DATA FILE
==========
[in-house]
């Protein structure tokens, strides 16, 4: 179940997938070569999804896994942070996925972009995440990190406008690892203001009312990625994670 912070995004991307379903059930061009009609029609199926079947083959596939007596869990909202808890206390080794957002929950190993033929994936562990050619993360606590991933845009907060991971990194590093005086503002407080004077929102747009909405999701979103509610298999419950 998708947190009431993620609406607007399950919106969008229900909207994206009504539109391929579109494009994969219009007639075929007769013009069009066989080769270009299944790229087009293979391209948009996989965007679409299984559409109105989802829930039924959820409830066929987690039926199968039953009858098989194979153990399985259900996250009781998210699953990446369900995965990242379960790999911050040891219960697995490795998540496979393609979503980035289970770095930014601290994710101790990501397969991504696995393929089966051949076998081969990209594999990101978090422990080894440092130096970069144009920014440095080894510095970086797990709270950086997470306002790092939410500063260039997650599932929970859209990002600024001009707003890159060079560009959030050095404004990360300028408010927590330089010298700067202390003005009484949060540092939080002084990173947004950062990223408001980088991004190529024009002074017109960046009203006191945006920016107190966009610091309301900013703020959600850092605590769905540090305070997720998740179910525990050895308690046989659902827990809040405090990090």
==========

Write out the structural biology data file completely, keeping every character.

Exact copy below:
[in-house]
């Protein structure tokens, strides 16, 4: 179940997938070569999804896994942070996925972009995440990190406008690892203001009312990625994670 912070995004991307379903059930061009009609029609199926079947083959596939007596869990909202808890206390080794957002929950190993033929994936562990050619993360606590991933845009907060991971990194590093005086503002407080004077929102747009909405999701979103509610298999419950 998708947190009431993620609406607007399950919106969008229900909207994206009504539109391929579109494009994969219009007639075929007769013009069009066989080769270009299944790229087009293979391209948009996989965007679409299984559409109105989802829930039924959820409830066929987690039926199968039953009858098989194979153990399985259900996250009781998210699953990446369900995965990242379960790999911050040891219960697995490795998540496979393609979503980035289970770095930014601290994710101790990501397969991504696995393929089966051949076998081969990209594999990101978090422990080894440092130096970069144009920014440095080894510095970086797990709270950086997470306002790092939410500063260039997650599932929970859209990002600024001009707003890159060079560009959030050095404004990360300028408010927590330089010298700067202390003005009484949060540092939080002084990173947004950062990223408001980088991004190529024009002074017109960046009203006191945006920016107190966009610091309301900013703020959600850092605590769905540090305070997720998740179910525990050895308690046989659902827990809040405090990090």